Chinese economic disruption hits Swiss supply chains

Data published this week showed China's factory activity contracted at its sharpest pace on record in February Keystone / Xu Changliang

China’s sharp contraction in economic activity over the past month due to the coronavirus epidemic is sending shockwaves across the globe. Switzerland is one of the top ten countries exposed to Chinese supply disruptions, a United Nations report reveals. 

This content was published on March 4, 2020 - 18:00
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Over the past month China, which has a central role in global supply chains, has seen a dramatic reduction in its manufacturing Purchasing Manager’s Index (PMI) – down to 35.7 from 50 in January, its lowest reading since 2004, according to the UN Conference on Trade and Development (UNCTAD). The 50-mark separates growth from contraction. 

So far, this shrinkage in Chinese output has cost other countries and their industries around $50 billion (CHF47.8 billion), UNCTAD said on Wednesday. 

At present, the most-affected economies, which rely heavily on Chinese parts and components to manufacture cars, cell phones, medical equipment, and other products, are the European Union (resulting in an estimated $15.6 billion in lost exports in February), the United States (-$5.7 billion), Japan (-$5.1 billion) and the Republic of Korea (-$3.8 billion). 

UNCTAD ranked Switzerland tenth, with $1 billion in lost exports in February due to the China supply disruptions; chemicals, precision instruments and machinery are the most exposed sectors, UNCTAD said.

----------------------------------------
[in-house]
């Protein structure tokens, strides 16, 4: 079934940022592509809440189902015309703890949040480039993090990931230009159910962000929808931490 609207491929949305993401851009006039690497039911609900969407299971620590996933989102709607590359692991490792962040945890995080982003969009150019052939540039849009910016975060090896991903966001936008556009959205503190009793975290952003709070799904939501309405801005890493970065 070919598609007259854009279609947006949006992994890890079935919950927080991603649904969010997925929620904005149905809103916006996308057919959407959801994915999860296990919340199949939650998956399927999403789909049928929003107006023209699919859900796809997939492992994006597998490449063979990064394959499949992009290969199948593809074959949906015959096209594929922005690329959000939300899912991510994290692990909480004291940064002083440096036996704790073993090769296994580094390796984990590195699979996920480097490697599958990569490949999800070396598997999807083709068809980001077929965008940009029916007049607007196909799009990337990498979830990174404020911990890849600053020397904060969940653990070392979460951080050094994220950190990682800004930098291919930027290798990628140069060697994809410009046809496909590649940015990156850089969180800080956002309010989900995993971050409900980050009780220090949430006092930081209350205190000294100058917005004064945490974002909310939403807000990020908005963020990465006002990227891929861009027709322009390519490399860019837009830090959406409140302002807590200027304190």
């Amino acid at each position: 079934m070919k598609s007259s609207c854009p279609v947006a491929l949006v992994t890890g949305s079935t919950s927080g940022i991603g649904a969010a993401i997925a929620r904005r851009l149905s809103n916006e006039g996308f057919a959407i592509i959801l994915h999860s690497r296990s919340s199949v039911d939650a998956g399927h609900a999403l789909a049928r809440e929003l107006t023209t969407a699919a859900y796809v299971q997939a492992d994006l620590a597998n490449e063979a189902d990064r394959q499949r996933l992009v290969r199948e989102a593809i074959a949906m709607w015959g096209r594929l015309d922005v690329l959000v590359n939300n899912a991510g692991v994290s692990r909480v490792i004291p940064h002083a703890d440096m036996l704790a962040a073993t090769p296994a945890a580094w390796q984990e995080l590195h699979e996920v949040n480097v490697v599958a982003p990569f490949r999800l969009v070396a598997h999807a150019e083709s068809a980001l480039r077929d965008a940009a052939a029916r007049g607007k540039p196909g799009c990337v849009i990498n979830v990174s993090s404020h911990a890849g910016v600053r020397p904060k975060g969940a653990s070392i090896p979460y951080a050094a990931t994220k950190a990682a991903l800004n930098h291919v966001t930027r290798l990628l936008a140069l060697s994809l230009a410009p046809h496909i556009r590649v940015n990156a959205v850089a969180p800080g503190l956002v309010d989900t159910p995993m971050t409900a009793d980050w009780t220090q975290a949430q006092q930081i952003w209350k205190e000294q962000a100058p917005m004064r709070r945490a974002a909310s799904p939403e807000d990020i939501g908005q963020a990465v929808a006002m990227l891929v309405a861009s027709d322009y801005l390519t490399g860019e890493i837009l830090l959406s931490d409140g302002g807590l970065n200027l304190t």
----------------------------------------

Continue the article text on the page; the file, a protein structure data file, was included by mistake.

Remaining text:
+ Swiss industries brace for impact of coronavirus outbreak 

The State Secretariat for Economic Affairs (SECO) recently expressed concern in the medium term about the impact of the coronavirus on capital markets and the interruption of supply chains for Swiss industry and international corporations based in Switzerland. Swiss economics minister Guy Parmelin will host a crisis summit on the coronavirus on Thursday to discuss the impact of the virus with industry and social services agencies.  

Global agencies, meanwhile, say that there will be a significant economic impact as the virus spreads. On Monday, the Organisation for Economic Cooperation and Development (OECD) said the coronavirus, which was first detected in China but has now spread to 60 nations in Europe, the US, Latin America and other parts of Asia, could cause the world economy to shrink this quarter for the first time since the international financial crisis more than a decade ago. 

“Assuming that it is not mitigated in the short term the overall impact on the global economy is likely to be significant in terms of negative downturn. For developing countries, the impact of what’s happening in China will be felt very intensely,” UNCTAD Director of International Trade and Commodities Pamela Coke-Hamilton told reporters in Geneva on Wednesday. 

The number of reported coronavirus cases worldwide has risen above 94,000, with the death toll exceeding 3,200. Most fatalities have been in China.

Meanwhile, the fall in industrial activity has had other effects. Nasa satellite images have shown a dramatic decline in pollution levels over China, which the US space agency believes is “partly related” to an economic slowdown due to the coronavirus.


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